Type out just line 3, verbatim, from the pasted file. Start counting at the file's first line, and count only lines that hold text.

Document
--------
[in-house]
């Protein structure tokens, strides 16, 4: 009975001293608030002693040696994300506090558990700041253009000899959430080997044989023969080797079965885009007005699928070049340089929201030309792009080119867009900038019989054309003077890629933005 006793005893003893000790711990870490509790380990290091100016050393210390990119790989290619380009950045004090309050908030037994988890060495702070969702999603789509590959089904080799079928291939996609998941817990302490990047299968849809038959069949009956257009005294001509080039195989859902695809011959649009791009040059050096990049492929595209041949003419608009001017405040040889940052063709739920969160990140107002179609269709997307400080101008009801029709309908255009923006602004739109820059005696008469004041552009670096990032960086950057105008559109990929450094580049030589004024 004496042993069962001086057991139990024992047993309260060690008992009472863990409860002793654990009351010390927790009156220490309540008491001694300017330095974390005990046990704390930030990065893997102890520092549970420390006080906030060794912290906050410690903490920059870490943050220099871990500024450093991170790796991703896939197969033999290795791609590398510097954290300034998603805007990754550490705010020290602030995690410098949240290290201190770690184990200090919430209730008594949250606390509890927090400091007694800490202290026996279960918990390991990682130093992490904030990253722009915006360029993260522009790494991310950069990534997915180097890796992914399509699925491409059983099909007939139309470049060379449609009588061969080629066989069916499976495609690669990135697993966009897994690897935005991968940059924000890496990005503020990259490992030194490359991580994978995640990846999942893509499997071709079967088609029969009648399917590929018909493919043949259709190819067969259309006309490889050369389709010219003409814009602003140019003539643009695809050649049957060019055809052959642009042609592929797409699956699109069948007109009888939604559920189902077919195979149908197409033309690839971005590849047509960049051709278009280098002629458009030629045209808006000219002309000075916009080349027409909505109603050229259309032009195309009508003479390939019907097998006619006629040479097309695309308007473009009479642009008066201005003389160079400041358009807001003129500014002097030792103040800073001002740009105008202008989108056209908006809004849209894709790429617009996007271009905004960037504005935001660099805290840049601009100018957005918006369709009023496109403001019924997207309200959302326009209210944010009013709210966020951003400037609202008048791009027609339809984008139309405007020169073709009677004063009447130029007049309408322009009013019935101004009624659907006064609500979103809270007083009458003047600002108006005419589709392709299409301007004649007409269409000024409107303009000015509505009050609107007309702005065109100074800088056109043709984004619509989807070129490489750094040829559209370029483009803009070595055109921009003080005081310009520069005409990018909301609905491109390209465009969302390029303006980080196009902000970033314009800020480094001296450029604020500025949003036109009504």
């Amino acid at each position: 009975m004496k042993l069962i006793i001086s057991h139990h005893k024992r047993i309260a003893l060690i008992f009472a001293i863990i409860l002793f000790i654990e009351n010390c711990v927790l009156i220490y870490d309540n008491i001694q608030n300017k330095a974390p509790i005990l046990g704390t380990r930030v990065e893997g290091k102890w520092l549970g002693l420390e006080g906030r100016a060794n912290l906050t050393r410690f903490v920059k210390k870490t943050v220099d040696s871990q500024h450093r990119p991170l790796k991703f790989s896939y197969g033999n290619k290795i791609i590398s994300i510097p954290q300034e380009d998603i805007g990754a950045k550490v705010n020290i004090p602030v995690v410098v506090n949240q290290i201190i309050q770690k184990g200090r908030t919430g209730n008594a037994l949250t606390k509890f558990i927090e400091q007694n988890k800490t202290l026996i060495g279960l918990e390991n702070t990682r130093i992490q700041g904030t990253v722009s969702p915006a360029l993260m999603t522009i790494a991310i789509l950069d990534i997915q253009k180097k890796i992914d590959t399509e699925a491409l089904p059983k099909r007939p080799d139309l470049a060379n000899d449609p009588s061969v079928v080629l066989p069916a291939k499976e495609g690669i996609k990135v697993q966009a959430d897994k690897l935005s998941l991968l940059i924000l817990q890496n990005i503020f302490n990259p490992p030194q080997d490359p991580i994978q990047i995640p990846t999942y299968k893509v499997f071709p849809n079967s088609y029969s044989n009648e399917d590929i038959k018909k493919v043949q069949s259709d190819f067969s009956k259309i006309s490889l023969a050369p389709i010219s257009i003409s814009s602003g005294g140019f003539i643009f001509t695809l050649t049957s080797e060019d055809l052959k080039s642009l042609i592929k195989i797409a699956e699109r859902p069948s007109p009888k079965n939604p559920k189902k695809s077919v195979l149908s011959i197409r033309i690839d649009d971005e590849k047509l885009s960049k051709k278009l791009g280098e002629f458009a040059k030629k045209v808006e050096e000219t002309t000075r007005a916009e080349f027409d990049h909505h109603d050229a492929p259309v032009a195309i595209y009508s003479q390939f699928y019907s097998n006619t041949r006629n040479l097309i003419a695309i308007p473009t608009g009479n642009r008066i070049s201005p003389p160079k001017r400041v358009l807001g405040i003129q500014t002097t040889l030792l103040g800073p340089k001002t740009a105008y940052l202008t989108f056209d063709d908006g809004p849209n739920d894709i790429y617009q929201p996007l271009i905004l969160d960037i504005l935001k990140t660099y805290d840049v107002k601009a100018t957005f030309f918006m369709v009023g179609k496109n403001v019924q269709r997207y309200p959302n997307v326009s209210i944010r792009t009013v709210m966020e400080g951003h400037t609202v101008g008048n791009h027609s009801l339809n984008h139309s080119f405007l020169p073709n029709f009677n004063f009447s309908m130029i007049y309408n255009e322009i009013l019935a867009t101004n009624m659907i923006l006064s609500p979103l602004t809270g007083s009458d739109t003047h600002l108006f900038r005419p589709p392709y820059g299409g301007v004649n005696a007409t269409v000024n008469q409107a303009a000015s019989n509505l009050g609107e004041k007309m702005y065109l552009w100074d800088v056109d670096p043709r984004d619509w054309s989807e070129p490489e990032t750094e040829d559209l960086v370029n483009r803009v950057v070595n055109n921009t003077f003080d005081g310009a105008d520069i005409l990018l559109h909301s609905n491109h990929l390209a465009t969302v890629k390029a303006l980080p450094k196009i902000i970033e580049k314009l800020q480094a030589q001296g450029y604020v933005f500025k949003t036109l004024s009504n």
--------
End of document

């Amino acid at each position: 009975m004496k042993l069962i006793i001086s057991h139990h005893k024992r047993i309260a003893l060690i008992f009472a001293i863990i409860l002793f000790i654990e009351n010390c711990v927790l009156i220490y870490d309540n008491i001694q608030n300017k330095a974390p509790i005990l046990g704390t380990r930030v990065e893997g290091k102890w520092l549970g002693l420390e006080g906030r100016a060794n912290l906050t050393r410690f903490v920059k210390k870490t943050v220099d040696s871990q500024h450093r990119p991170l790796k991703f790989s896939y197969g033999n290619k290795i791609i590398s994300i510097p954290q300034e380009d998603i805007g990754a950045k550490v705010n020290i004090p602030v995690v410098v506090n949240q290290i201190i309050q770690k184990g200090r908030t919430g209730n008594a037994l949250t606390k509890f558990i927090e400091q007694n988890k800490t202290l026996i060495g279960l918990e390991n702070t990682r130093i992490q700041g904030t990253v722009s969702p915006a360029l993260m999603t522009i790494a991310i789509l950069d990534i997915q253009k180097k890796i992914d590959t399509e699925a491409l089904p059983k099909r007939p080799d139309l470049a060379n000899d449609p009588s061969v079928v080629l066989p069916a291939k499976e495609g690669i996609k990135v697993q966009a959430d897994k690897l935005s998941l991968l940059i924000l817990q890496n990005i503020f302490n990259p490992p030194q080997d490359p991580i994978q990047i995640p990846t999942y299968k893509v499997f071709p849809n079967s088609y029969s044989n009648e399917d590929i038959k018909k493919v043949q069949s259709d190819f067969s009956k259309i006309s490889l023969a050369p389709i010219s257009i003409s814009s602003g005294g140019f003539i643009f001509t695809l050649t049957s080797e060019d055809l052959k080039s642009l042609i592929k195989i797409a699956e699109r859902p069948s007109p009888k079965n939604p559920k189902k695809s077919v195979l149908s011959i197409r033309i690839d649009d971005e590849k047509l885009s960049k051709k278009l791009g280098e002629f458009a040059k030629k045209v808006e050096e000219t002309t000075r007005a916009e080349f027409d990049h909505h109603d050229a492929p259309v032009a195309i595209y009508s003479q390939f699928y019907s097998n006619t041949r006629n040479l097309i003419a695309i308007p473009t608009g009479n642009r008066i070049s201005p003389p160079k001017r400041v358009l807001g405040i003129q500014t002097t040889l030792l103040g800073p340089k001002t740009a105008y940052l202008t989108f056209d063709d908006g809004p849209n739920d894709i790429y617009q929201p996007l271009i905004l969160d960037i504005l935001k990140t660099y805290d840049v107002k601009a100018t957005f030309f918006m369709v009023g179609k496109n403001v019924q269709r997207y309200p959302n997307v326009s209210i944010r792009t009013v709210m966020e400080g951003h400037t609202v101008g008048n791009h027609s009801l339809n984008h139309s080119f405007l020169p073709n029709f009677n004063f009447s309908m130029i007049y309408n255009e322009i009013l019935a867009t101004n009624m659907i923006l006064s609500p979103l602004t809270g007083s009458d739109t003047h600002l108006f900038r005419p589709p392709y820059g299409g301007v004649n005696a007409t269409v000024n008469q409107a303009a000015s019989n509505l009050g609107e004041k007309m702005y065109l552009w100074d800088v056109d670096p043709r984004d619509w054309s989807e070129p490489e990032t750094e040829d559209l960086v370029n483009r803009v950057v070595n055109n921009t003077f003080d005081g310009a105008d520069i005409l990018l559109h909301s609905n491109h990929l390209a465009t969302v890629k390029a303006l980080p450094k196009i902000i970033e580049k314009l800020q480094a030589q001296g450029y604020v933005f500025k949003t036109l004024s009504n």